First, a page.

6. Temporarily secured in place. The evening mixed train for Newtown prepares to depart as a company diesel loco rests on the adjacent platform.
  7. Meanwhile the NBLR Signalling Dept has just informed HQ of an interesting development.
  8. After an exceptionally long break since posting, the current ‘predicament’ has encouraged me to resume railway construction on an almost daily basis. On this table, the main station on the railway is finally starting to emerge. I’m laying (homemade) track into a bed of 5mm limestone ballast. The points are courtesy of ‘Coronach’. The line beside the fence falls at a 1:60 gradient and will curve around behind the camera onto the second table where a harbour terminus station will be constructed. Meanwhile in the distance, the railway disappears off down the garden...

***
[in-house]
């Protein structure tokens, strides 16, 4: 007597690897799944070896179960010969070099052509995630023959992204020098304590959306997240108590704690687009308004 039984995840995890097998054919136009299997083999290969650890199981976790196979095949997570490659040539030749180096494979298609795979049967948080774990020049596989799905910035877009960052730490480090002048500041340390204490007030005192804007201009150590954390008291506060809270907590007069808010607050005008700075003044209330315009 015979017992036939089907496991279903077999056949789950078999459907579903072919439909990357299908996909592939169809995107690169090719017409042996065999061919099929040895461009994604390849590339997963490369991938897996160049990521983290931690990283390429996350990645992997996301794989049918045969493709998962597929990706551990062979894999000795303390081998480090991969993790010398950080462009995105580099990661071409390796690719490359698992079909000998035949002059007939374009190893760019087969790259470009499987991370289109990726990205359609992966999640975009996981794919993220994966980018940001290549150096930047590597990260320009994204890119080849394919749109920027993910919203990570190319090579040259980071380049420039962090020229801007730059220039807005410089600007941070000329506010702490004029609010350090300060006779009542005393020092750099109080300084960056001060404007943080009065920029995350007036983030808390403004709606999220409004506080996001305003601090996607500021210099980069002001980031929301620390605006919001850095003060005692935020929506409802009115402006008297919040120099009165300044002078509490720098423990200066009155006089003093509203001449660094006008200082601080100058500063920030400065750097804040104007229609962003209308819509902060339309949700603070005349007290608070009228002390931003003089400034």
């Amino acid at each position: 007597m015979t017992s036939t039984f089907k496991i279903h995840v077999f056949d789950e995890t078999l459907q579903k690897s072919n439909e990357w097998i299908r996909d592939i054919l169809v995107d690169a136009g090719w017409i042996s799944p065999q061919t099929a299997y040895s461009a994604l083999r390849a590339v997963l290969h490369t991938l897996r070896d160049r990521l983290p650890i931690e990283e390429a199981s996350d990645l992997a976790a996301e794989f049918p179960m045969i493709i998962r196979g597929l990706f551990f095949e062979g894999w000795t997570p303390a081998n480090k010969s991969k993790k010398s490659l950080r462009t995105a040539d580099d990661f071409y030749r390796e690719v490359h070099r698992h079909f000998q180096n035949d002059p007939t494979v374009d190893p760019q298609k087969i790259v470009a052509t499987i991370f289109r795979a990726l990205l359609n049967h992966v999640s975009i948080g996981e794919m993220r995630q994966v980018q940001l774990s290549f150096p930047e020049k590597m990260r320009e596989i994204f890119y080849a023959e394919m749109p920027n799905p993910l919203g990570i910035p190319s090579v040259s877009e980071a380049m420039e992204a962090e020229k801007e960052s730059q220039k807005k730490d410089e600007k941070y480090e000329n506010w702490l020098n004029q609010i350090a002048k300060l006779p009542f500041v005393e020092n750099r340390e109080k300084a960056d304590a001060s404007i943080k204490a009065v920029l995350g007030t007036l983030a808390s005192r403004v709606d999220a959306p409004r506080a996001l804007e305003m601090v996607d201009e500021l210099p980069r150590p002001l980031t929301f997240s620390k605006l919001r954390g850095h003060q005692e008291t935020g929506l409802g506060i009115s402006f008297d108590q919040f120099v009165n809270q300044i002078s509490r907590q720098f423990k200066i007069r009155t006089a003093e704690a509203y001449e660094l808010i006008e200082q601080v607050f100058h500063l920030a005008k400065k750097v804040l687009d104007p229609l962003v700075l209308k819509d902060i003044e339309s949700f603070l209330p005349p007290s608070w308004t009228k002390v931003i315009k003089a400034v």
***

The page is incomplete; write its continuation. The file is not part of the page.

9. That's a fascinating find - clearly illustrates the second (now removed) railway bridge at Blackfriars. Good to see I'm not the only one to find this area interesting. If someone was to approach this from the perspective of building an exhibition layout of manageable size, how could it potentially be done? And what would be the limits of such a model. Personally I'd be inclined to recreate the section between Holborn Viaduct (road) and the bridge adjacent to Ludgate Circus, perhaps reducing the number of terminal platforms at Viaduct terminus to 4 to limit the depth of the scene.